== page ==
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Input Devices Hardware

The Mouse Turns 40 169

Posted by timothy
from the well-it-wasn't-born-that-day dept.
Smivs writes with an excerpt from the BBC marking the anniversary of what may be the most famous tech demo outside Trinity site: "The humble computer mouse celebrates its 40th anniversary today. On 9 December 1968 hi-tech visionary Douglas Engelbart first used one to demonstrate novel ways of working with computers. The first mouse that Dr Engelbart used in the demo at the Fall Joint Computer Conference (FJCC) was made of wood and had one button. Much of the technology shown off in the demo inspired the creation of the hardware and software now widely used. ... The mouse, which was built by Bill English, helped Dr Engelbart demonstrate how text files could be clipped, copied and pasted as well as showing ways of using computer networks to collaborate on projects or co-edit documents." According to the article, "A day of celebration is planned in California to mark the 40th anniversary; with many of the researchers behind the original demo reunited to mark the event."
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The Mouse Turns 40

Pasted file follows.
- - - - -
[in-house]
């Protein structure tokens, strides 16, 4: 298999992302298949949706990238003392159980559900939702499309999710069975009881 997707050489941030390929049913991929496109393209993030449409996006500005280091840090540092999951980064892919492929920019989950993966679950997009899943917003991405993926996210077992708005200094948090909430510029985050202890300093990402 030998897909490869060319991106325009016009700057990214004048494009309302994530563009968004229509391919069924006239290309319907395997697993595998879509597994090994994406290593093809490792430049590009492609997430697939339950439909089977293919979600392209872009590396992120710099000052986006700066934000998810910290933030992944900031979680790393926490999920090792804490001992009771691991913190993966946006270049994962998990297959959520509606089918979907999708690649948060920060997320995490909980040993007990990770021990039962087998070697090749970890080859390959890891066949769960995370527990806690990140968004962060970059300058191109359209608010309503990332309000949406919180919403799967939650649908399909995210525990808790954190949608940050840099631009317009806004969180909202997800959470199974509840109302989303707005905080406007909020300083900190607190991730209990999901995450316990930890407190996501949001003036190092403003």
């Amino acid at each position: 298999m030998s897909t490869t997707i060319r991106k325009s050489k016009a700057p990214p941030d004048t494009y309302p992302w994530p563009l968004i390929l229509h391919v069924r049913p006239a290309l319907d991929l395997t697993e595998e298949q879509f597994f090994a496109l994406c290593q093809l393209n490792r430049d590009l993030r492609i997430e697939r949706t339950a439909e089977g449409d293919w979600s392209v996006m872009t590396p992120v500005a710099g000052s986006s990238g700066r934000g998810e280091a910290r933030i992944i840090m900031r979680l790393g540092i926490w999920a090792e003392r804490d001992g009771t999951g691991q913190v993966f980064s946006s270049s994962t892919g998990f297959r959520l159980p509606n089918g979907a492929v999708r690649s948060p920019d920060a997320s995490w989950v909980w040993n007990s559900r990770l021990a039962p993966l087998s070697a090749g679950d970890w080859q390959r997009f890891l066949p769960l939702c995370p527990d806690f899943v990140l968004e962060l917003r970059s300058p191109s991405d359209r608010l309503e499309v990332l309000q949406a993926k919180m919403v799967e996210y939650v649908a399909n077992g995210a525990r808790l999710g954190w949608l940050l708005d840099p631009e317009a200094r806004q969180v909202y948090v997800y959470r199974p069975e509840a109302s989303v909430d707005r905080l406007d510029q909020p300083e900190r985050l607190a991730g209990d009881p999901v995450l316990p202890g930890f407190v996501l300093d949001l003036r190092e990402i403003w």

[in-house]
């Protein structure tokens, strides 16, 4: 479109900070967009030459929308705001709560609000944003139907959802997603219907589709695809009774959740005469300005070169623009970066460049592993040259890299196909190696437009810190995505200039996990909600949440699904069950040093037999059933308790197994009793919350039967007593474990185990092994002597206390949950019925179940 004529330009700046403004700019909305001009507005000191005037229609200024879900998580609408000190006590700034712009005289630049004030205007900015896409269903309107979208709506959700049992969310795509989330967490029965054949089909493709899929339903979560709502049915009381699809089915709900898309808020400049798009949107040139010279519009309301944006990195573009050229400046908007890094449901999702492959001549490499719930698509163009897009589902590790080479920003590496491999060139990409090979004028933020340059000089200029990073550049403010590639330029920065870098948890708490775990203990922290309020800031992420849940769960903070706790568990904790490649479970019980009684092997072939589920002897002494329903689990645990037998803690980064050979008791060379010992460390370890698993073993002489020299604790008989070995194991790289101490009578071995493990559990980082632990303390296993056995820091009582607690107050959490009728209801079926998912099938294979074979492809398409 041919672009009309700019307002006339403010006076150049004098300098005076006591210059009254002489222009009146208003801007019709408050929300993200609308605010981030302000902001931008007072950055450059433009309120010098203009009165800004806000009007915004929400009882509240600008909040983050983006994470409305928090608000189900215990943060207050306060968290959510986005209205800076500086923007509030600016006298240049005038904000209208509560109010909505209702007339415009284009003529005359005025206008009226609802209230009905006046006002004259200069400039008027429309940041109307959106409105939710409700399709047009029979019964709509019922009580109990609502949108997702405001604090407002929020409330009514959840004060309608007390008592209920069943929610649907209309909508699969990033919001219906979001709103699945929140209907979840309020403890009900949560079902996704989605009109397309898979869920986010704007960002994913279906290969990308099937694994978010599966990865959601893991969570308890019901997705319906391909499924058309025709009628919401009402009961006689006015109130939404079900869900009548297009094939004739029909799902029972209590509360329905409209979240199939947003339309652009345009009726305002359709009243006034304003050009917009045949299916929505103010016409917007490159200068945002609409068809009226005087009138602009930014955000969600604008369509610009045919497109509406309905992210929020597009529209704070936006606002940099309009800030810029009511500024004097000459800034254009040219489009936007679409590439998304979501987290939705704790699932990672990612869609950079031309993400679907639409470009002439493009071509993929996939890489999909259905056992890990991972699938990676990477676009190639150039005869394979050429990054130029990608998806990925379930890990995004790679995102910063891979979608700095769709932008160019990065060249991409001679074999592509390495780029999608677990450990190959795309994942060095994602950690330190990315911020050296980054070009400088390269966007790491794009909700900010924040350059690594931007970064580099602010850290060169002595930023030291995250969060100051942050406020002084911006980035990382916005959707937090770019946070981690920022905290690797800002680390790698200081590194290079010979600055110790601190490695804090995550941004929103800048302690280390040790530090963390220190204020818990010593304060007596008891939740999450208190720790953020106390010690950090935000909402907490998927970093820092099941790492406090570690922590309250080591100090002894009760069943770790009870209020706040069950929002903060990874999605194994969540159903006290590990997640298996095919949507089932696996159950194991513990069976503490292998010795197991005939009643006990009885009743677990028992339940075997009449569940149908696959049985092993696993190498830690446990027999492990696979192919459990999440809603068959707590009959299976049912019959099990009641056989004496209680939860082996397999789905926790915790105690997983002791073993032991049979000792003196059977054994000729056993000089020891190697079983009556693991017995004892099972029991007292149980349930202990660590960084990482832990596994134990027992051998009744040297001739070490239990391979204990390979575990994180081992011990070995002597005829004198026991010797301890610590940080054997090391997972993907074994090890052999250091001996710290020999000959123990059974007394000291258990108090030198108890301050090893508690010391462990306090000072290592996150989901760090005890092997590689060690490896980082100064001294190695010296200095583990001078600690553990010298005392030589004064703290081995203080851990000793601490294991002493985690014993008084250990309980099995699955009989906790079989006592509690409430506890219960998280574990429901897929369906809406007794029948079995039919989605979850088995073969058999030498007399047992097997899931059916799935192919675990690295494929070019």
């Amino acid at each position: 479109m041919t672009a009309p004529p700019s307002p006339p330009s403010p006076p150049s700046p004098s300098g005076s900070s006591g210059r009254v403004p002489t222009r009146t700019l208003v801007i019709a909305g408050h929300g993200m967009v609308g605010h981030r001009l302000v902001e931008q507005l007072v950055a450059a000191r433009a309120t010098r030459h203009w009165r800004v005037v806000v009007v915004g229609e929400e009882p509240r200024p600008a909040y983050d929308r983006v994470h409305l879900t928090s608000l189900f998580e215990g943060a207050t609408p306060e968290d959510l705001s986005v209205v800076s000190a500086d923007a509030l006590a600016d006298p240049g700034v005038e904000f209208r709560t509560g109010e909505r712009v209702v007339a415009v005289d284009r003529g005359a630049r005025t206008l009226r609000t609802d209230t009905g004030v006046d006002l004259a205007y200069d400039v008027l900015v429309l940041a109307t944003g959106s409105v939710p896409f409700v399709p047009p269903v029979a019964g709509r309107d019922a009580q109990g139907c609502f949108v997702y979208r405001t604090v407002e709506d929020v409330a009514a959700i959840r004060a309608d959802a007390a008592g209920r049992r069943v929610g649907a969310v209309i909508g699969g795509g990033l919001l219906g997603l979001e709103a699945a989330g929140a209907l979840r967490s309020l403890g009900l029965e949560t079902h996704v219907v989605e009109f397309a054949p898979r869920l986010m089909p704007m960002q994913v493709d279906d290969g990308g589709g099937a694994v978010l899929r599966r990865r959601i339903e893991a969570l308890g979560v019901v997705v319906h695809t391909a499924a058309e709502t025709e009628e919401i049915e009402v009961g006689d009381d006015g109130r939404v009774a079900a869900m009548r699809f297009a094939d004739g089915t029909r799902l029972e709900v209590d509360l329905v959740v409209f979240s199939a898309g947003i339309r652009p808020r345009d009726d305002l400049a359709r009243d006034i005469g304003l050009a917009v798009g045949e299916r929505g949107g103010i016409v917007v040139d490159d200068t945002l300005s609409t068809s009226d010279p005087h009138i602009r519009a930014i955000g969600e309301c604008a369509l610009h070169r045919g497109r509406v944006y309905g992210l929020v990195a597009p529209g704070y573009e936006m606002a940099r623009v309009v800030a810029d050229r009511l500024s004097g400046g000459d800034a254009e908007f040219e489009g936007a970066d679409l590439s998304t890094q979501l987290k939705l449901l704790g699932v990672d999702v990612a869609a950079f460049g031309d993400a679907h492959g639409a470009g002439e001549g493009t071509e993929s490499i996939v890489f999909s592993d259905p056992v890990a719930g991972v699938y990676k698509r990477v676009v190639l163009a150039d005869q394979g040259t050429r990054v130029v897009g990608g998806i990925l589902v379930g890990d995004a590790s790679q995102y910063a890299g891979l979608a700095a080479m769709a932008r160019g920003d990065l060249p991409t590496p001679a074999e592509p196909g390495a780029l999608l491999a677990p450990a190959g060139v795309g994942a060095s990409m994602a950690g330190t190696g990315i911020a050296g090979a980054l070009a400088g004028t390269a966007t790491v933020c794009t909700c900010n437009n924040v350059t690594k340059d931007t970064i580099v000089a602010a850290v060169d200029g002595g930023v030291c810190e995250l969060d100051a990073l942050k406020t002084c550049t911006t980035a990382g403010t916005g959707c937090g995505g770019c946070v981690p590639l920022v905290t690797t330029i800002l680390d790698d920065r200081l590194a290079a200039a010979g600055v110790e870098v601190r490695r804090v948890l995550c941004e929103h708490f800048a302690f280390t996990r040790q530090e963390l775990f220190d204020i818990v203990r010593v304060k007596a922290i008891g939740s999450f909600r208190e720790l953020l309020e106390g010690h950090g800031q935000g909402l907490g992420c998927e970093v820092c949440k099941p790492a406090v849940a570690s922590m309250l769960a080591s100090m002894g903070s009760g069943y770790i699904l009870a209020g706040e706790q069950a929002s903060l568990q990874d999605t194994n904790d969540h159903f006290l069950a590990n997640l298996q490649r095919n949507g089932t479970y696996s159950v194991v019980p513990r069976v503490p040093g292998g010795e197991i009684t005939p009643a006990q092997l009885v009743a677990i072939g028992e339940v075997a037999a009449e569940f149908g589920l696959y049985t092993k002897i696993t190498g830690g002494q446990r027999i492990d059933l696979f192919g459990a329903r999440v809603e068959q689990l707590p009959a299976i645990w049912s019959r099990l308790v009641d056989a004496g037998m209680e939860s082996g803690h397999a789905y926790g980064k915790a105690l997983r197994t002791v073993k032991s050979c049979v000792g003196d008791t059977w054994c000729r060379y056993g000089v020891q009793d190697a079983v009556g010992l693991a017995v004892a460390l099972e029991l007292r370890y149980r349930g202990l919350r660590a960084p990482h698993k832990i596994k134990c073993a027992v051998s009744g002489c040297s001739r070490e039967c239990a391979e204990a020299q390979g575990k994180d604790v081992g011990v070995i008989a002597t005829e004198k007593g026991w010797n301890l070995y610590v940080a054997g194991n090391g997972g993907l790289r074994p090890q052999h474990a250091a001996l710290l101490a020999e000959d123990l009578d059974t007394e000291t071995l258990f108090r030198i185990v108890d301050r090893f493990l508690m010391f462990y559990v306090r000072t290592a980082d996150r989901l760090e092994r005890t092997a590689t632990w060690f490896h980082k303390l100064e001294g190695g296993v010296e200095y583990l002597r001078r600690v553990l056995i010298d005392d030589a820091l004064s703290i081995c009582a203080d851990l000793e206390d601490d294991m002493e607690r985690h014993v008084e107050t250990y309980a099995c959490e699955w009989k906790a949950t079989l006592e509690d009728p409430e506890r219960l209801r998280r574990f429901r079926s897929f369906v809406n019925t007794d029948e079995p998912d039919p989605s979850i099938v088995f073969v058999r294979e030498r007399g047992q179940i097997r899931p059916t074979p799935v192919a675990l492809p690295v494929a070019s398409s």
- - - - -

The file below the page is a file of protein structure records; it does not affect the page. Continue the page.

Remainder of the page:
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  • by clam666 (1178429) on Tuesday December 09, 2008 @11:25AM (#26047647)

    We're rejoicing over an input device?

    No keyboard monument? Or was it overshadowed by the typewriter?

    • This is a dupe. We had a story about this a year ago!

      Come to think about it..
    • We're rejoicing that it's obviously going to die soon. Unless they've been touched by John Coffey, if a mouse lives till 40, they're gonna die. Soon. Like, now.

    • by jhol13 (1087781)

      I am disappointed - no one mentioned Krazy Kat!

  • by BadAnalogyGuy (945258) <BadAnalogyGuy@gmail.com> on Tuesday December 09, 2008 @11:26AM (#26047669)

    The mouse was seen at the local Maserati dealership evaluating cars with his 20-something year old girlfriend.

  • by Mononoke (88668) on Tuesday December 09, 2008 @11:31AM (#26047753) Homepage Journal
    One button. You have to take your hand off the keyboard. Lame.
    • by theaveng (1243528)

      I don't get it. I've used one-button with the Macintosh for years and never needed to remove my hand from the keyboard.

    • by theaveng (1243528) on Tuesday December 09, 2008 @12:15PM (#26048339)

      P.S. I remember when I first used a PC, I kept wondering why I needed a second button. Back then (Win 3.1) the right mouse button was rarely used. The left button would be well-worn while the right button still looked new. It took a couple years for Microsoft to invent the idea of right-button context menus. (Or maybe that should be stole? The Commodore Amiga had been using right button menus since 1986.)

    • Hell, I don't even like Emacs-- you have to take your fingers of the home position to hit the function keys. Lame.